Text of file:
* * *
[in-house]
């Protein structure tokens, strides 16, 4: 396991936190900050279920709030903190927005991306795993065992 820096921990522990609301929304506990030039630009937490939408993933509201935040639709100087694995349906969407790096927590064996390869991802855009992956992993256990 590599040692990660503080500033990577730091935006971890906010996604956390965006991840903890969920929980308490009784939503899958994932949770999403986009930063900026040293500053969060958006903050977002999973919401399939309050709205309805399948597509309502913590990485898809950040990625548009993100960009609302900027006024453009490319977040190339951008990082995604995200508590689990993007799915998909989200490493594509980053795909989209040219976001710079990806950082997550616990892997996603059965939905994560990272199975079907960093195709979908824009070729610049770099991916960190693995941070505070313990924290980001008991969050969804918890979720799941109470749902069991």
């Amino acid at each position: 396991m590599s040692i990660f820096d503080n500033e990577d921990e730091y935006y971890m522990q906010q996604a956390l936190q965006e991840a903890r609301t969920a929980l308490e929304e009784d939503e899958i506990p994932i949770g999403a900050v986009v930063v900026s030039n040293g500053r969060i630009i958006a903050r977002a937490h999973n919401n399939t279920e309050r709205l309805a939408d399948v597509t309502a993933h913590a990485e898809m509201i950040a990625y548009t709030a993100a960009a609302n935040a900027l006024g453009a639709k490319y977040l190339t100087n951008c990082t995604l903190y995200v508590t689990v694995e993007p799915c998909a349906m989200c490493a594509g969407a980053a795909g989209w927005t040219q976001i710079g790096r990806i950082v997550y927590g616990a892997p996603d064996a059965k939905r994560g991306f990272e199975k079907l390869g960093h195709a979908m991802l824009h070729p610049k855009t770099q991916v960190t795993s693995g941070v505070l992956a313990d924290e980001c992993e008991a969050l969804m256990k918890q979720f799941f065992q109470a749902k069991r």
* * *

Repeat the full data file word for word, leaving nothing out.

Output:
[in-house]
């Protein structure tokens, strides 16, 4: 396991936190900050279920709030903190927005991306795993065992 820096921990522990609301929304506990030039630009937490939408993933509201935040639709100087694995349906969407790096927590064996390869991802855009992956992993256990 590599040692990660503080500033990577730091935006971890906010996604956390965006991840903890969920929980308490009784939503899958994932949770999403986009930063900026040293500053969060958006903050977002999973919401399939309050709205309805399948597509309502913590990485898809950040990625548009993100960009609302900027006024453009490319977040190339951008990082995604995200508590689990993007799915998909989200490493594509980053795909989209040219976001710079990806950082997550616990892997996603059965939905994560990272199975079907960093195709979908824009070729610049770099991916960190693995941070505070313990924290980001008991969050969804918890979720799941109470749902069991």
């Amino acid at each position: 396991m590599s040692i990660f820096d503080n500033e990577d921990e730091y935006y971890m522990q906010q996604a956390l936190q965006e991840a903890r609301t969920a929980l308490e929304e009784d939503e899958i506990p994932i949770g999403a900050v986009v930063v900026s030039n040293g500053r969060i630009i958006a903050r977002a937490h999973n919401n399939t279920e309050r709205l309805a939408d399948v597509t309502a993933h913590a990485e898809m509201i950040a990625y548009t709030a993100a960009a609302n935040a900027l006024g453009a639709k490319y977040l190339t100087n951008c990082t995604l903190y995200v508590t689990v694995e993007p799915c998909a349906m989200c490493a594509g969407a980053a795909g989209w927005t040219q976001i710079g790096r990806i950082v997550y927590g616990a892997p996603d064996a059965k939905r994560g991306f990272e199975k079907l390869g960093h195709a979908m991802l824009h070729p610049k855009t770099q991916v960190t795993s693995g941070v505070l992956a313990d924290e980001c992993e008991a969050l969804m256990k918890q979720f799941f065992q109470a749902k069991r």